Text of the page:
When you have a persistent skin condition like melasma, skin health via routine maintenance is ever more important. While facial exfoliators alone will not cure melasma, doing so routinely can help your skin regenerate itself more frequently. By getting rid of dead skin cells in the epidermis (top layer of skin), your body has no choice but to quickly turn out new, fresh skin. This can help get rid of the melasma-affected cells that are showing, while we work to treat melasma at a deeper level, too.
For skin maintenance, we recommend monthly procedures such as:
You can ‘mix-and-match’ the above treatments, though we recommend doing so with the advice of our skin specialists. Knowing your skin type, and the severity of your skin condition, can help us recommend a routine that’s right for you.
Prescriptions and cosmeceutical skin care for hyperpigmentation
Our on-staff doctor is a practicing physician who can also prescribe skin care ointments or creams to treat hyperpigmentation, including melasma. Common remedies for melasma include:
- Enzyme inhibitors that block melanocyte activity.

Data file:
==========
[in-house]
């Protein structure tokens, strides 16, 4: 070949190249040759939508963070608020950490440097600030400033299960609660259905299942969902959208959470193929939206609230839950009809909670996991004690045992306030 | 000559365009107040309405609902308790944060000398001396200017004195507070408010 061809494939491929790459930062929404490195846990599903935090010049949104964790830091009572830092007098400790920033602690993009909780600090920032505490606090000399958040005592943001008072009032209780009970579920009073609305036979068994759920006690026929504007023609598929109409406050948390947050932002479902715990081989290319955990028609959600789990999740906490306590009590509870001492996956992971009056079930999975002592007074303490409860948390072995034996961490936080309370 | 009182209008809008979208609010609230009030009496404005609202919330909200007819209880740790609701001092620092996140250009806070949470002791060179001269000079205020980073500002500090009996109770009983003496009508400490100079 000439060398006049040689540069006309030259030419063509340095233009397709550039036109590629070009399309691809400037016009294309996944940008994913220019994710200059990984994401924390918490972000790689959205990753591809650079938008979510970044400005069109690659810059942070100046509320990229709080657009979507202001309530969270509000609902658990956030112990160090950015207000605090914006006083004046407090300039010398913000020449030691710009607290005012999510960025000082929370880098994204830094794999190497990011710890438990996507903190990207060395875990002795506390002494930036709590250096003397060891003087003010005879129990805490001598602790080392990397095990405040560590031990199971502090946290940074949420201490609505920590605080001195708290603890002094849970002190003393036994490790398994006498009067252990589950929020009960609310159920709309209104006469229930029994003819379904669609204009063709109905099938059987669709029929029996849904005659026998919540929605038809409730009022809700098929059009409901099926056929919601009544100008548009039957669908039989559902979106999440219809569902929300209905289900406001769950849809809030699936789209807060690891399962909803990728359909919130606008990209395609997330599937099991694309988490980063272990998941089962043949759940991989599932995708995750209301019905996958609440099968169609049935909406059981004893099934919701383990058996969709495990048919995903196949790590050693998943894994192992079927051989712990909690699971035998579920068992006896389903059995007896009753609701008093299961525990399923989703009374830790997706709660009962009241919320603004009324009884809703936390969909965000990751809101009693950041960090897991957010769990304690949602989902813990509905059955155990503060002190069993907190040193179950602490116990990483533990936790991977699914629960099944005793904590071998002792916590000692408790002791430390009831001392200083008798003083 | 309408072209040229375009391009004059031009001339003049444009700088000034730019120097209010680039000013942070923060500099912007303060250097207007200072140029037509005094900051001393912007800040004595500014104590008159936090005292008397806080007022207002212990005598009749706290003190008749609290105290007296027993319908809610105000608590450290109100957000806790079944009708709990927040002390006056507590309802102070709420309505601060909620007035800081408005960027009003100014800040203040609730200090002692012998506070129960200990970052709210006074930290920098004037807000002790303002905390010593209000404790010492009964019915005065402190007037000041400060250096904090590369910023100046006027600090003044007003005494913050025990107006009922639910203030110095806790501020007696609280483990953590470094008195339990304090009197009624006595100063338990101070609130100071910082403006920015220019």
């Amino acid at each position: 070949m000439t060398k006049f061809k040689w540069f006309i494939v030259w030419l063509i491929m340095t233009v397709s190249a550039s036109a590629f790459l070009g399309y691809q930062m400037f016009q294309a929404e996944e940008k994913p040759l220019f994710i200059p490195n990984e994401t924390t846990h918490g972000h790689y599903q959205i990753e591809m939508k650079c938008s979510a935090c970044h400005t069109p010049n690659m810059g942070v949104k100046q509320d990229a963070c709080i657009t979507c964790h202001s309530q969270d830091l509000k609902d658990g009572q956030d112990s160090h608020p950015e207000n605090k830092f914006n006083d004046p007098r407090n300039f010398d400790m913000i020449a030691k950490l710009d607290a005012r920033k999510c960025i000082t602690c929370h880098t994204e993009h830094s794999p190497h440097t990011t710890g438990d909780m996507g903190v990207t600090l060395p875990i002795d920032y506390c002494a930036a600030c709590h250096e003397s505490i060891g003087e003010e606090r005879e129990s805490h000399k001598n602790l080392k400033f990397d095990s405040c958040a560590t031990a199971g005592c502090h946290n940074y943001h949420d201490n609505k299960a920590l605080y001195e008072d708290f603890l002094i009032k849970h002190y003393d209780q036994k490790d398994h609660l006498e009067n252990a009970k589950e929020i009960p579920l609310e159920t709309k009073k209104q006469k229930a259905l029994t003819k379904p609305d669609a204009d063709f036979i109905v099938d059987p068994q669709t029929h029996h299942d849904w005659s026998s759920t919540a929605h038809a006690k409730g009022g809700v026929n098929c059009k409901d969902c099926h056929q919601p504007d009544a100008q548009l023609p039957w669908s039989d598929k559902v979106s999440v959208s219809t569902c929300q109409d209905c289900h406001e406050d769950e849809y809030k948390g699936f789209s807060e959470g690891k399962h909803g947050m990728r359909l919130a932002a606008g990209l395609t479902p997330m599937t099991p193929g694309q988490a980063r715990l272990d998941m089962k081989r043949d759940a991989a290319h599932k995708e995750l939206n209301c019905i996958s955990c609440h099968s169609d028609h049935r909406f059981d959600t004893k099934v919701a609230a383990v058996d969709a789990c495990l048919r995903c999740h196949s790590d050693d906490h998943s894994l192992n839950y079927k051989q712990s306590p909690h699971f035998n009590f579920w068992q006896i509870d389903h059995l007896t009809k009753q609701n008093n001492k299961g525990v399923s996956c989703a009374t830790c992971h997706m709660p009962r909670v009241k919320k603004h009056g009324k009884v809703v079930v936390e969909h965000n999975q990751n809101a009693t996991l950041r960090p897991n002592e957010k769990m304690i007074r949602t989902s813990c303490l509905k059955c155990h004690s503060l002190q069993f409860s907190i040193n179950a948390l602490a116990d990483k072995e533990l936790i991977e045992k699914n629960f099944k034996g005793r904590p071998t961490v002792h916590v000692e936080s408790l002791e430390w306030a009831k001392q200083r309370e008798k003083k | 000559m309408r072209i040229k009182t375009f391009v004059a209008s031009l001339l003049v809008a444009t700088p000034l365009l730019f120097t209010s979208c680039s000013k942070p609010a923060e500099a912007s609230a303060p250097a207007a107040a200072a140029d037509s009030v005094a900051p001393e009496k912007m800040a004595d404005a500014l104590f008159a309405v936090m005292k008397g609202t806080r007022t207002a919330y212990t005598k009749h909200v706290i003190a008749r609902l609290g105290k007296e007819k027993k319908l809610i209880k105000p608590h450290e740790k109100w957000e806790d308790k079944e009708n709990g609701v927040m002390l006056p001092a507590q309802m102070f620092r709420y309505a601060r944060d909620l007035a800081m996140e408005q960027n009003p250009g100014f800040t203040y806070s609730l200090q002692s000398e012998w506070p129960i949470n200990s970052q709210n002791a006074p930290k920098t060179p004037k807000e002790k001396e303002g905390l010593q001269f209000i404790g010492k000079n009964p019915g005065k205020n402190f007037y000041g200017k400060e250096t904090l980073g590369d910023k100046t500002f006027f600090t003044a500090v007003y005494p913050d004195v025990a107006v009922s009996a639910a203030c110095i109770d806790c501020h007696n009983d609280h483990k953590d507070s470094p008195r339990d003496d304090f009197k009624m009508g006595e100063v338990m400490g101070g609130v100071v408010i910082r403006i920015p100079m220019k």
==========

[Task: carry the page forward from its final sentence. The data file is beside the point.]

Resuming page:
- Depigmenting agents (skin lightening products). This can include potent ingredients like fluocinolone, tretinoin or hydroquinone, which need to be carefully monitored for irritation or side-effects. They can’t be used long-term.
- Topical steroids (cortisone). This is also a short-term solution.
However, sometimes, a prescription-grade product is not necessary. There are over-the-counter options that use lesser doses of the aforementioned ingredients, or milder alternatives. Though, they’re usually only sold in doctor’s offices, and not in drug stores. These are called cosmeceuticals.
We sell these high-quality, non-prescription creams for hyperpigmentation at our skin clinic.
Sun protection to prevent melasma and its recurrence
We could have put this solution above, in the section about skincare. However, this preventative ‘treatment’ is so important to melasma, we felt it needed more attention.